Zubac certainly came prepared. The seven-footer showed off the diverse array of post moves that make him appear so much more promising than a typical second-round pick, flipping in hook shots with either hand and finishing with 20 points on 10 shots to go with 10 rebounds and a block.
He also attempted to reciprocate all of the trash talk thrown his way by Charge players trying to get under his skin, something that isn’t always easy given the language barrier.
"I don't take it personally when D-League players trash talk because they are in the D-League for a reason,” Zubac said. “It's just hard to trash talk because you have to think of something good really quick, and I can do that in Croatian, but when I've got to translate that it can be hard. A few more years and nobody is going to stop me talking on the court.”
On Saturday night, that included on the defensive end, where Zubac became noticeably more engaged after a few early lapses, yelling out “ice!” over and over to communicate pick-and-roll coverages to his teammates from the second quarter on.
It wasn’t enough to keep him on the floor. The rookie center sat for the last few minutes of regulation and overtime as the D-Fenders went small to close the game. Not closing out games frustrates Zubac, but he also knows he has a lot of room for improvement.
“The best players in the league are really good at doing almost everything,” Zubac said. “I can do a lot on the offensive end, but I got to do everything better. And on defense, I got to improve a lot of things, especially my pick-and-roll defense."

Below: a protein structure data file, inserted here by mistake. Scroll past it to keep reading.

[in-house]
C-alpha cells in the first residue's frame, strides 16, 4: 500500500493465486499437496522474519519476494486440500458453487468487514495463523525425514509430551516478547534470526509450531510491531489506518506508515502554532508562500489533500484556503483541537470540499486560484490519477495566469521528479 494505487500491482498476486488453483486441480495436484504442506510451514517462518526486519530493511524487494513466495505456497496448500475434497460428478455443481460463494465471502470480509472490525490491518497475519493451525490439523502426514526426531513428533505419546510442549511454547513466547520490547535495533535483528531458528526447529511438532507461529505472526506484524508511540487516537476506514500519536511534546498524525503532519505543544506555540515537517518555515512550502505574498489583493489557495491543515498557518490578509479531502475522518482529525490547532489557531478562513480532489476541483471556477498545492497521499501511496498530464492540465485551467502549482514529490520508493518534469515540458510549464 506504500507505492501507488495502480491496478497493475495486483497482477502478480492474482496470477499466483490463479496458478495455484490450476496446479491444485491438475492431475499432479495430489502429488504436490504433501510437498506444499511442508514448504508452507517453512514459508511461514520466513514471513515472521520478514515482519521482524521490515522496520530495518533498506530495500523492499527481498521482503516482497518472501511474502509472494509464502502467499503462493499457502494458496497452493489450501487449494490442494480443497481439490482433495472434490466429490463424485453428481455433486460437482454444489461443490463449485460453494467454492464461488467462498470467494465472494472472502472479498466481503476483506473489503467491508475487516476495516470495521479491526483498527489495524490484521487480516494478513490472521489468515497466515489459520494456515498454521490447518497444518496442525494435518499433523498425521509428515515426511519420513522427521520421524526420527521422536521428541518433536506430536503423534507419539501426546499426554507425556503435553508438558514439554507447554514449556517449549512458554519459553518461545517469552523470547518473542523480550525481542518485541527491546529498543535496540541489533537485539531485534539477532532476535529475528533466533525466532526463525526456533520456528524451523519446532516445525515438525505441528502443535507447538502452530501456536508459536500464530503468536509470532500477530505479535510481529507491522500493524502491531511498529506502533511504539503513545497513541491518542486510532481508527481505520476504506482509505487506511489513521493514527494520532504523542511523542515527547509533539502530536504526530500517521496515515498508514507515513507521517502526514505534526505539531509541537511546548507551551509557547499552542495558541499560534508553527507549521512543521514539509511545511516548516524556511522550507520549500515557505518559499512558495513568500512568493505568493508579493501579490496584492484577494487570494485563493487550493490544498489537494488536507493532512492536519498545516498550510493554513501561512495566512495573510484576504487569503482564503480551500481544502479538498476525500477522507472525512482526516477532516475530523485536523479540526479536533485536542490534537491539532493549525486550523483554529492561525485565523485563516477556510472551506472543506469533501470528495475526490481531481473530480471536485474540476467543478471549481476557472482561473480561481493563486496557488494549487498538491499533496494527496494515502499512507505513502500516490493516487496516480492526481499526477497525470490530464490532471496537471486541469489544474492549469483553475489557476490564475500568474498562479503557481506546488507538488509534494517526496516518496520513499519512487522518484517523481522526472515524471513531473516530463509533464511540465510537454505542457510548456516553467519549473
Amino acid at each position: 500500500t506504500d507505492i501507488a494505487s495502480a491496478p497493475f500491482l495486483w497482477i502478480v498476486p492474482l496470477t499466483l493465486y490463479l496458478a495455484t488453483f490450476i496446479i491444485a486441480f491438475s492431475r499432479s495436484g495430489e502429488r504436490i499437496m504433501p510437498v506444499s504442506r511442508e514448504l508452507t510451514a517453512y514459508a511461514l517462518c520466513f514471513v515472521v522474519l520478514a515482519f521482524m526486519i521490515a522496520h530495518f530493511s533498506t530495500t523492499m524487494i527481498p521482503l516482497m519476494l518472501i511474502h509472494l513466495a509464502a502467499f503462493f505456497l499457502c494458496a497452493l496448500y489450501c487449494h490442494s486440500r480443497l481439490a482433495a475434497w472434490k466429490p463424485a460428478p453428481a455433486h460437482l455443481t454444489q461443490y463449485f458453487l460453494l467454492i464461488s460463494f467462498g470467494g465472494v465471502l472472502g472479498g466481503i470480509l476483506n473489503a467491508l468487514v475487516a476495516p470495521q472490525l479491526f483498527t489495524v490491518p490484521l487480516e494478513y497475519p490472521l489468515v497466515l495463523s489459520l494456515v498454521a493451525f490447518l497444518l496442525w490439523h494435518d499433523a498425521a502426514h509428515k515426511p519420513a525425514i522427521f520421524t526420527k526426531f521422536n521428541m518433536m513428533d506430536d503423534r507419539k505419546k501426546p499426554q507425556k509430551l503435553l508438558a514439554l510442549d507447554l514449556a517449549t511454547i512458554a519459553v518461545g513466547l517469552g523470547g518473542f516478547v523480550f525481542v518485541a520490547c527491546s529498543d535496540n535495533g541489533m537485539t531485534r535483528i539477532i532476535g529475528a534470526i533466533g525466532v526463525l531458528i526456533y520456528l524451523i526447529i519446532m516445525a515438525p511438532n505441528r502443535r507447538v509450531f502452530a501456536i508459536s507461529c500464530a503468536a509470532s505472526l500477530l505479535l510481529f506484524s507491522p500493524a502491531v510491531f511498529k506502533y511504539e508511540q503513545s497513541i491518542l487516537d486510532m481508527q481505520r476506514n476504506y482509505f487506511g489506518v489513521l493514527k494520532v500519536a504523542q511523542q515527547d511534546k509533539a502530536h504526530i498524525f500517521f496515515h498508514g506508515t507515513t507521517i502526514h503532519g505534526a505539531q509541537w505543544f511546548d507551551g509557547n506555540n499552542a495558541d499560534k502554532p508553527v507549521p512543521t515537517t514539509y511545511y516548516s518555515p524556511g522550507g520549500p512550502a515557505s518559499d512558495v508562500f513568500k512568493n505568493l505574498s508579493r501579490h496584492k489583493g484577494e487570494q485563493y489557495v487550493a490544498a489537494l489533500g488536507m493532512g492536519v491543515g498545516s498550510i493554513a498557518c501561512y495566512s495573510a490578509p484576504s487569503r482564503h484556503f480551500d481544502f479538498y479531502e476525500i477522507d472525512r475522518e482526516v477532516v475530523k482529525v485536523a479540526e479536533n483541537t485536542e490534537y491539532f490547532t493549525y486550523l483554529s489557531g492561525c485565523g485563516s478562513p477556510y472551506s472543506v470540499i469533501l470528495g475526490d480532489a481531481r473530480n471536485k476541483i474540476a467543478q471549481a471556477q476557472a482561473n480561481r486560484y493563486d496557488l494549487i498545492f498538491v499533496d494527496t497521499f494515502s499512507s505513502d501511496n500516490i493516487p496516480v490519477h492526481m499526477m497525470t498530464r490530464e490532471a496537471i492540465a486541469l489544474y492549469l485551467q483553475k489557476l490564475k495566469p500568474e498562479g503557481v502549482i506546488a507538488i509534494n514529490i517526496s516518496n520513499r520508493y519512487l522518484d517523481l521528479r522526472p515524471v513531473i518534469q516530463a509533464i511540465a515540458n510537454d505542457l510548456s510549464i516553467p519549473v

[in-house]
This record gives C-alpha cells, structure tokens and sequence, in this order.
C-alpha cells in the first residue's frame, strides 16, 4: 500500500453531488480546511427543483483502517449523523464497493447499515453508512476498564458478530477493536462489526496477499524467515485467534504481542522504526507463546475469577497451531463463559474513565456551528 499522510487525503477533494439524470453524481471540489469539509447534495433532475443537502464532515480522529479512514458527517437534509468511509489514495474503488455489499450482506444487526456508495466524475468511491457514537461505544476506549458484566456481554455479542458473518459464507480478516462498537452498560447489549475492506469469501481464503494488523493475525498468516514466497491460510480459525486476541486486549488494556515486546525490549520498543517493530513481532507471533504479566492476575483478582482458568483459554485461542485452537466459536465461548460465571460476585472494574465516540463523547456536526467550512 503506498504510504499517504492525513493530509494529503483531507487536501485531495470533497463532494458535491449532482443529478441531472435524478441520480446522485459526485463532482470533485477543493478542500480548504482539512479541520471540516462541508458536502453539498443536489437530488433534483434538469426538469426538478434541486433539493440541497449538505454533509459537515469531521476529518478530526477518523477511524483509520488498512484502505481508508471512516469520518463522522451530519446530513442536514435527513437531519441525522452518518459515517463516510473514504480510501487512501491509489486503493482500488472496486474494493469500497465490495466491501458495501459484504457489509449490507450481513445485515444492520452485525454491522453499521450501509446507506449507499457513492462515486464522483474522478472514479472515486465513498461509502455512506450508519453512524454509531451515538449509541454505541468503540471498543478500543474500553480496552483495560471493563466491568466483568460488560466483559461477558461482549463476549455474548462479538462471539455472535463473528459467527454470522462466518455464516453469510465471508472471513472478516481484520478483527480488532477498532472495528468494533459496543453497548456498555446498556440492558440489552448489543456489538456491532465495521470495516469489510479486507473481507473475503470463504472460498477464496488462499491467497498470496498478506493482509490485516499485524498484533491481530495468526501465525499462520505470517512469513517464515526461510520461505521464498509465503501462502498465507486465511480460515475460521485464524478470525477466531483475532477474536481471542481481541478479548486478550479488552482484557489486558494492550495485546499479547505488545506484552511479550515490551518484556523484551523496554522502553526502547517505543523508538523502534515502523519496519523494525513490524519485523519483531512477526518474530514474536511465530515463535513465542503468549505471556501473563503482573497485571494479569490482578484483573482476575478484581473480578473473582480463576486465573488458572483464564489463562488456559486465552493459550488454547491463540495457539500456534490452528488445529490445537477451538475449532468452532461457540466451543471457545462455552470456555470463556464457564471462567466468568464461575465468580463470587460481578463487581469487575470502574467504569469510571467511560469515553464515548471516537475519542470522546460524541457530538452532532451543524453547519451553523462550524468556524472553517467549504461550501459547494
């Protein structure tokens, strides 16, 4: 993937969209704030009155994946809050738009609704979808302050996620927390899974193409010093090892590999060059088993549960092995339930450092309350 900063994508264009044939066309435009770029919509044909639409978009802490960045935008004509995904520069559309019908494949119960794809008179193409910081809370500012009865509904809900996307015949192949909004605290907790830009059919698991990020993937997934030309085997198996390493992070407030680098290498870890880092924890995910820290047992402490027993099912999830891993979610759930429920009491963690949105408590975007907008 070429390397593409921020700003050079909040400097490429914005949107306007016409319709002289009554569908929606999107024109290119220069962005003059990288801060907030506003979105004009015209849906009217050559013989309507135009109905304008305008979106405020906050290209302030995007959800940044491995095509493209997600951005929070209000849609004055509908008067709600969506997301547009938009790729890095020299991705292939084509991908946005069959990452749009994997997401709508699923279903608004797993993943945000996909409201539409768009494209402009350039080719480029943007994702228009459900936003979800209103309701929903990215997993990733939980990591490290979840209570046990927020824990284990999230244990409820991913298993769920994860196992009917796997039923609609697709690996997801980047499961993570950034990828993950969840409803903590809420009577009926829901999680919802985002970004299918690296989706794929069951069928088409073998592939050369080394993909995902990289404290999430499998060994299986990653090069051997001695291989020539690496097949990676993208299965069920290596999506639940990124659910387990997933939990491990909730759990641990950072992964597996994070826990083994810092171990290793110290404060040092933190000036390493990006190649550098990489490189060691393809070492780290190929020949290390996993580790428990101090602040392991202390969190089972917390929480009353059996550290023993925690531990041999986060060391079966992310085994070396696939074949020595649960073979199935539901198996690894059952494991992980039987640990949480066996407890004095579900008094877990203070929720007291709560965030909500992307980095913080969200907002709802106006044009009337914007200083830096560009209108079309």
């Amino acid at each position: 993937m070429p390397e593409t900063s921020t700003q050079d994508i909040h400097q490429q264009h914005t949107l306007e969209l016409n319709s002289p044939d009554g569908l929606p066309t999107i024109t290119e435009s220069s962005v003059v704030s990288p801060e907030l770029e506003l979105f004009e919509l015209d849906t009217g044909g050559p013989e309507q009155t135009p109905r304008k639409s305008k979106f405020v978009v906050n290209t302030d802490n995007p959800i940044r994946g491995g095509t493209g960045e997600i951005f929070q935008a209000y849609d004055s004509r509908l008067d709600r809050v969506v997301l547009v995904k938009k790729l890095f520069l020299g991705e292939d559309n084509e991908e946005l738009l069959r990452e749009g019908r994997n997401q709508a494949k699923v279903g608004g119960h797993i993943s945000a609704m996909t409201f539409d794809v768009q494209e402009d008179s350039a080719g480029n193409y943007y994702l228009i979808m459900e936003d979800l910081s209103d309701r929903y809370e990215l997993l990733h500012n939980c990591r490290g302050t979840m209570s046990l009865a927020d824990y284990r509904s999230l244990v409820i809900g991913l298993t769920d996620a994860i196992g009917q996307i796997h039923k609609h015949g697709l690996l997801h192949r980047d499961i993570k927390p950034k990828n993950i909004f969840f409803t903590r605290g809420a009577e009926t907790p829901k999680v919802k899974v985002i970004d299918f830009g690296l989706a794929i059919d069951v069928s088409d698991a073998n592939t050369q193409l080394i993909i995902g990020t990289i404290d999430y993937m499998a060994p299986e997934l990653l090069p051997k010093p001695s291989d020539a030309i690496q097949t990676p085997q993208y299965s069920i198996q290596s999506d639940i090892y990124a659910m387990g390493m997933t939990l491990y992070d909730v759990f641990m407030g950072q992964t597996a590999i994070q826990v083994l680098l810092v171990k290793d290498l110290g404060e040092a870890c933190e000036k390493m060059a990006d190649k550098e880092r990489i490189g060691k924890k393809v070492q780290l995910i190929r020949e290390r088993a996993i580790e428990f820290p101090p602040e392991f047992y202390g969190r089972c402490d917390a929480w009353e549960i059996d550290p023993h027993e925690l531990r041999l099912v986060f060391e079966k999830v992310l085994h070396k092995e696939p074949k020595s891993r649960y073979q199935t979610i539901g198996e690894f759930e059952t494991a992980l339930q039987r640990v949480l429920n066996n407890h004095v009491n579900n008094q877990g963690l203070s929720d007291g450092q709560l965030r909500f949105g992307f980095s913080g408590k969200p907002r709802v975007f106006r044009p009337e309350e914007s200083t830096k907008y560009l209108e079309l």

Even if it didn’t result in the close-out minutes Zubac craves, Karl thinks he’s on the right track.
“He's improving defensively, and playing harder on the defensive end,” Karl said. “It's a different style of basketball here in the D-League and in America compared to Europe, so it's just something he's changing and getting used to. He's doing a good job of it already and I see him continuing that.”
No one knows quite how far Zubac can continue improving, and he’s certainly not aiming low.
"I want to get to the top, to be one of the best players in the league. That's what keeps me going every day,” Zubac said.
With Lakers head coach Luke Walton lamenting his team’s inability to foul Clippers big man DeAndre Jordan and force him to score from the free-throw line on Saturday afternoon, it’s not implausible a tactical adjustment could lead to them doing so against Andre Drummond of the Detroit Pistons on Sunday.
If that leads to foul trouble for the Lakers’ frontcourt, Zubac could be pressed into action for the third time in less than 48 hours, but he wasn’t thinking about that as he wrapped up a long day.
As the Lakers’ rookie shuffled out of the team’s practice facility nearly 14 hours after his day began, he sounded a just like a typical teenager upon his realization he could finally sleep in.
“I don’t have to be back at Staples until 3:30,” Zubac said. “I’m going to sleep ‘til noon!”